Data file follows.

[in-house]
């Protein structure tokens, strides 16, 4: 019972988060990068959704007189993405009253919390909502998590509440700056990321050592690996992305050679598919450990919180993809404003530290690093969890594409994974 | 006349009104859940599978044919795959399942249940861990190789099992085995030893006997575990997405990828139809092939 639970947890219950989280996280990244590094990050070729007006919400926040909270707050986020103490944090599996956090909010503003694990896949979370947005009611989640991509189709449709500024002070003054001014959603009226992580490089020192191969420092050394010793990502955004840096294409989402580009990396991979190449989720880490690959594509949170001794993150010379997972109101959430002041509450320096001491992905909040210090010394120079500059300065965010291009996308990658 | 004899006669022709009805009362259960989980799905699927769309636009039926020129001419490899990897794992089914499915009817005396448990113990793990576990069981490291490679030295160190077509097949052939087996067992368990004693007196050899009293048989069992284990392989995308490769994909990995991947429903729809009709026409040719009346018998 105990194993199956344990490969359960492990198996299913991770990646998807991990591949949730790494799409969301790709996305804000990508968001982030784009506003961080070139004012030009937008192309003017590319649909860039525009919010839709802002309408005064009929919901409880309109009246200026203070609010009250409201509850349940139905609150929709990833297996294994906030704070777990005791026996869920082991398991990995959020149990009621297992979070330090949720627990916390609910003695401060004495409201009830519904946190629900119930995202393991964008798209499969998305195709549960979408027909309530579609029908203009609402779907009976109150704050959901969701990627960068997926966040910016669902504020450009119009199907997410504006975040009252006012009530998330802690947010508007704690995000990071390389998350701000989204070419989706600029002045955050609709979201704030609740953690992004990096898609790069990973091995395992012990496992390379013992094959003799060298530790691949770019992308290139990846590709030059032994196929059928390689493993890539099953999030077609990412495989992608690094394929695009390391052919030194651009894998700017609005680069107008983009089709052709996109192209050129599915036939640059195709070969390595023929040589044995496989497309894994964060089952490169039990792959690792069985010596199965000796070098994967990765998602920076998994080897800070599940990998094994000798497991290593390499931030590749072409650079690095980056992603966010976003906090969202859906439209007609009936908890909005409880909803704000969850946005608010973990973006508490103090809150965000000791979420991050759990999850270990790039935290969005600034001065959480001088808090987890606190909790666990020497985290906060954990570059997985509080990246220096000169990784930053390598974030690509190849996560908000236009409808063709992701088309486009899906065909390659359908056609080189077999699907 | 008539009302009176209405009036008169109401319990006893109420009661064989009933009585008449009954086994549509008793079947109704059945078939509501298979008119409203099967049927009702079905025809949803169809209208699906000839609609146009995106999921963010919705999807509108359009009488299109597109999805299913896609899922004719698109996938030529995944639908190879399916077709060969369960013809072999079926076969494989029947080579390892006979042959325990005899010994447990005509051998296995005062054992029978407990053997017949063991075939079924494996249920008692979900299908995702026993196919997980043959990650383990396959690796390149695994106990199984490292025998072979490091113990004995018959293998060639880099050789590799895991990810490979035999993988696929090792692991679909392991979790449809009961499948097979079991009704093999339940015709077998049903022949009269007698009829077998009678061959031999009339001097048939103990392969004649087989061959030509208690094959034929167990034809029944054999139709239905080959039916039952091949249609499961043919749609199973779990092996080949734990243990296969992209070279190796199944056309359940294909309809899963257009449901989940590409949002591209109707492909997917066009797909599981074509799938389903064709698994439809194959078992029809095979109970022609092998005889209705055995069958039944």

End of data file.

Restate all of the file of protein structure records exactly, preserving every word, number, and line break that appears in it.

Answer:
[in-house]
């Protein structure tokens, strides 16, 4: 019972988060990068959704007189993405009253919390909502998590509440700056990321050592690996992305050679598919450990919180993809404003530290690093969890594409994974 | 006349009104859940599978044919795959399942249940861990190789099992085995030893006997575990997405990828139809092939 639970947890219950989280996280990244590094990050070729007006919400926040909270707050986020103490944090599996956090909010503003694990896949979370947005009611989640991509189709449709500024002070003054001014959603009226992580490089020192191969420092050394010793990502955004840096294409989402580009990396991979190449989720880490690959594509949170001794993150010379997972109101959430002041509450320096001491992905909040210090010394120079500059300065965010291009996308990658 | 004899006669022709009805009362259960989980799905699927769309636009039926020129001419490899990897794992089914499915009817005396448990113990793990576990069981490291490679030295160190077509097949052939087996067992368990004693007196050899009293048989069992284990392989995308490769994909990995991947429903729809009709026409040719009346018998 105990194993199956344990490969359960492990198996299913991770990646998807991990591949949730790494799409969301790709996305804000990508968001982030784009506003961080070139004012030009937008192309003017590319649909860039525009919010839709802002309408005064009929919901409880309109009246200026203070609010009250409201509850349940139905609150929709990833297996294994906030704070777990005791026996869920082991398991990995959020149990009621297992979070330090949720627990916390609910003695401060004495409201009830519904946190629900119930995202393991964008798209499969998305195709549960979408027909309530579609029908203009609402779907009976109150704050959901969701990627960068997926966040910016669902504020450009119009199907997410504006975040009252006012009530998330802690947010508007704690995000990071390389998350701000989204070419989706600029002045955050609709979201704030609740953690992004990096898609790069990973091995395992012990496992390379013992094959003799060298530790691949770019992308290139990846590709030059032994196929059928390689493993890539099953999030077609990412495989992608690094394929695009390391052919030194651009894998700017609005680069107008983009089709052709996109192209050129599915036939640059195709070969390595023929040589044995496989497309894994964060089952490169039990792959690792069985010596199965000796070098994967990765998602920076998994080897800070599940990998094994000798497991290593390499931030590749072409650079690095980056992603966010976003906090969202859906439209007609009936908890909005409880909803704000969850946005608010973990973006508490103090809150965000000791979420991050759990999850270990790039935290969005600034001065959480001088808090987890606190909790666990020497985290906060954990570059997985509080990246220096000169990784930053390598974030690509190849996560908000236009409808063709992701088309486009899906065909390659359908056609080189077999699907 | 008539009302009176209405009036008169109401319990006893109420009661064989009933009585008449009954086994549509008793079947109704059945078939509501298979008119409203099967049927009702079905025809949803169809209208699906000839609609146009995106999921963010919705999807509108359009009488299109597109999805299913896609899922004719698109996938030529995944639908190879399916077709060969369960013809072999079926076969494989029947080579390892006979042959325990005899010994447990005509051998296995005062054992029978407990053997017949063991075939079924494996249920008692979900299908995702026993196919997980043959990650383990396959690796390149695994106990199984490292025998072979490091113990004995018959293998060639880099050789590799895991990810490979035999993988696929090792692991679909392991979790449809009961499948097979079991009704093999339940015709077998049903022949009269007698009829077998009678061959031999009339001097048939103990392969004649087989061959030509208690094959034929167990034809029944054999139709239905080959039916039952091949249609499961043919749609199973779990092996080949734990243990296969992209070279190796199944056309359940294909309809899963257009449901989940590409949002591209109707492909997917066009797909599981074509799938389903064709698994439809194959078992029809095979109970022609092998005889209705055995069958039944």